Electorate ‘Dilution’ Efforts by Pennsylvania Republicans Impeded
This post originally appeared on TheHumanist.com
On February 5, the US Supreme Court denied the request of Republicans in Pennsylvania to delay a ruling issued by the state’s Supreme Court mandating the redrawing of congressional lines. The decision likely ensures that the state will get a new map with redrawn districts in time for the fall 2018 midterm elections, moving Pennsylvania residents in the direction of a much fairer representation system.
The Pennsylvania Supreme Court ruled that the current lines drawn are egregiously biased along partisan motivations. The current lines were drawn by a Republican majority legislature under a Republican governor in 2011 in one of the most outrageous examples of gerrymandering. In an order issued January 22, a majority on the seven-member court held that the current map “clearly, plainly, and palpably violates” the Pennsylvania Constitution. In the holding, Justice Debra Todd writes, “A diluted vote is not an equal vote, as all voters do not have an equal opportunity to translate their votes into representation.”
The state’s Supreme Court order required the legislature to submit a new map by February 9 to Governor Tom Wolf for approval or veto consideration. If the governor and the state legislature fail to agree on new district boundaries, the state Supreme Court will craft a new map by February 19 with help from Stanford law professor Nathaniel Persily, who has previously served as a court-appointed expert on congressional maps for Georgia, Maryland, Connecticut, New York, and North Carolina. The new map will be in place in time for the congressional primaries in May. Under the existing map, despite receiving 50 percent of the statewide vote, Democratic House candidates only hold five of eighteen seats. The new map submitted to the governor last Friday is just as problematic. Donald Trump won the majority vote in twelve of eighteen districts in 2016, and in the Republican redrawing the party would continue to outperform Democrats in the same number of districts.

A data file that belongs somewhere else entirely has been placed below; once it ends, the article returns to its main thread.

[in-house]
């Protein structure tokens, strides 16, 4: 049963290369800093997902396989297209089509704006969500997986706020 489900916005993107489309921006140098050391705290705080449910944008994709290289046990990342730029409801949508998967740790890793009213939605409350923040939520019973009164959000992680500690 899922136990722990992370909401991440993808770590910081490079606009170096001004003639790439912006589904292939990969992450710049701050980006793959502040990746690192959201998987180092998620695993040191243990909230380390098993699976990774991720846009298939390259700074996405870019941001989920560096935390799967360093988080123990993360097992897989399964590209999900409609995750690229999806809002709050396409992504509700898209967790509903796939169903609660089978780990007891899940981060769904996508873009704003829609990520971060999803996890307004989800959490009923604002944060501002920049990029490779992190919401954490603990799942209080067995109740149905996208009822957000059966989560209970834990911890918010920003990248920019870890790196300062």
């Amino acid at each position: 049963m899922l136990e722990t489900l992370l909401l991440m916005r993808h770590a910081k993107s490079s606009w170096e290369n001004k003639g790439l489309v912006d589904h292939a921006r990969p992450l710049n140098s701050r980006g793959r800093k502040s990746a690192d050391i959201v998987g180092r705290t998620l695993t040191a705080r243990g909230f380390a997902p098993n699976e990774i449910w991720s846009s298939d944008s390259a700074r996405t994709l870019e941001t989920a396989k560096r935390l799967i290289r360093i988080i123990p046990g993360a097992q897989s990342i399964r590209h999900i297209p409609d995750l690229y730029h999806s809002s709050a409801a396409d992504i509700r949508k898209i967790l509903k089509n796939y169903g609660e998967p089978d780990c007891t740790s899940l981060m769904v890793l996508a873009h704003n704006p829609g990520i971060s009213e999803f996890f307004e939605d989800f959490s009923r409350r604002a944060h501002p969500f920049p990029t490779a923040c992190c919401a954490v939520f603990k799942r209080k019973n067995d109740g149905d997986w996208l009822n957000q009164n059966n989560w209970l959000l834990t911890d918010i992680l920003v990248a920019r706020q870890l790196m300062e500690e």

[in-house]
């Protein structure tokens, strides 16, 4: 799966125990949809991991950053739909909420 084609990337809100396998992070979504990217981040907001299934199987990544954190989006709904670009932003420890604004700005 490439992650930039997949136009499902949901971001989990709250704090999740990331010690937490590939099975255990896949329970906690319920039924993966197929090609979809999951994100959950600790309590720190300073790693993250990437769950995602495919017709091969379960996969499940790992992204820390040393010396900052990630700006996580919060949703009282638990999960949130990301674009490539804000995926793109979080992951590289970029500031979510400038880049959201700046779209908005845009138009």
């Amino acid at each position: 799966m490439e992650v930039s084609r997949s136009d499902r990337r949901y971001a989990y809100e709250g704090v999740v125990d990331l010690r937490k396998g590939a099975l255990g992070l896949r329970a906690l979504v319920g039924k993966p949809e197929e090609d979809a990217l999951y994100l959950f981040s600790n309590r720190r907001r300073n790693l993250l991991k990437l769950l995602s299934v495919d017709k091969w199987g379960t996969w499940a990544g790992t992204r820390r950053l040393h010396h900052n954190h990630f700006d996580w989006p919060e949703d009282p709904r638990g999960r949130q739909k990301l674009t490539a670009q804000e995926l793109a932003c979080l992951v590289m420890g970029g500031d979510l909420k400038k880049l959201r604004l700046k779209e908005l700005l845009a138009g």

The US Supreme Court is expected to rule by June on two cases that test whether extreme partisan gerrymandering is unconstitutional. One case concerns state legislative district lines drawn in Wisconsin, the second looks at a congressional district in Maryland. Pennsylvania’s ruling was based on the state—not federal—Constitution, and Justice Samuel Alito, who handles emergency petitions in Pennsylvania, declined to interfere. The Supreme Court rarely intervenes in election cases from state courts. The notable exception of course is Bush v. Gore (2000).
The current attention gerrymandering practices are receiving can only spell trouble for Republicans in 2018. By most estimates, a fair map in Pennsylvania will spell victories for Democrats. Even drawing lines in the electoral sandbox is a tactic not passing muster under the scrutiny of effectively disenfranchised voters. Imagine that! Pennsylvania voters will hopefully cast their midterm ballots in fair and equal elections. Democrats nationwide can look to Pennsylvania for strategic planning on how to change the system ahead of its bid to take back Senate and House majorities in the fall of 2018.